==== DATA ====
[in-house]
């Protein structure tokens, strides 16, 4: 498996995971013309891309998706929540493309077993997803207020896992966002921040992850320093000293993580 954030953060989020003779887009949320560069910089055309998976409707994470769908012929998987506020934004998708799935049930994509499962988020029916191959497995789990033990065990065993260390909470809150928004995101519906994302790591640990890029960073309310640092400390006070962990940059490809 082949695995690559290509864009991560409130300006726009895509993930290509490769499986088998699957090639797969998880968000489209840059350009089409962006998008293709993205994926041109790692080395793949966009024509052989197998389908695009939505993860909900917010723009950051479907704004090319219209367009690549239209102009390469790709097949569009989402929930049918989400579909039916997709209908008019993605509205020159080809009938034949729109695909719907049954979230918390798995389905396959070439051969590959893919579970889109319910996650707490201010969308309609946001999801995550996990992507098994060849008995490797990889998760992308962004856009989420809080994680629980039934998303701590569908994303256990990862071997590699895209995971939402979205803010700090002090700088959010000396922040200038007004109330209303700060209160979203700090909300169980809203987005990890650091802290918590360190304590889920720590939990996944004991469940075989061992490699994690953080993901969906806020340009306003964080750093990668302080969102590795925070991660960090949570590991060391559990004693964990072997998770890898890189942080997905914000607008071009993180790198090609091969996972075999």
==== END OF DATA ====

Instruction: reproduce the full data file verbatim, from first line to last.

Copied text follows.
[in-house]
């Protein structure tokens, strides 16, 4: 498996995971013309891309998706929540493309077993997803207020896992966002921040992850320093000293993580 954030953060989020003779887009949320560069910089055309998976409707994470769908012929998987506020934004998708799935049930994509499962988020029916191959497995789990033990065990065993260390909470809150928004995101519906994302790591640990890029960073309310640092400390006070962990940059490809 082949695995690559290509864009991560409130300006726009895509993930290509490769499986088998699957090639797969998880968000489209840059350009089409962006998008293709993205994926041109790692080395793949966009024509052989197998389908695009939505993860909900917010723009950051479907704004090319219209367009690549239209102009390469790709097949569009989402929930049918989400579909039916997709209908008019993605509205020159080809009938034949729109695909719907049954979230918390798995389905396959070439051969590959893919579970889109319910996650707490201010969308309609946001999801995550996990992507098994060849008995490797990889998760992308962004856009989420809080994680629980039934998303701590569908994303256990990862071997590699895209995971939402979205803010700090002090700088959010000396922040200038007004109330209303700060209160979203700090909300169980809203987005990890650091802290918590360190304590889920720590939990996944004991469940075989061992490699994690953080993901969906806020340009306003964080750093990668302080969102590795925070991660960090949570590991060391559990004693964990072997998770890898890189942080997905914000607008071009993180790198090609091969996972075999």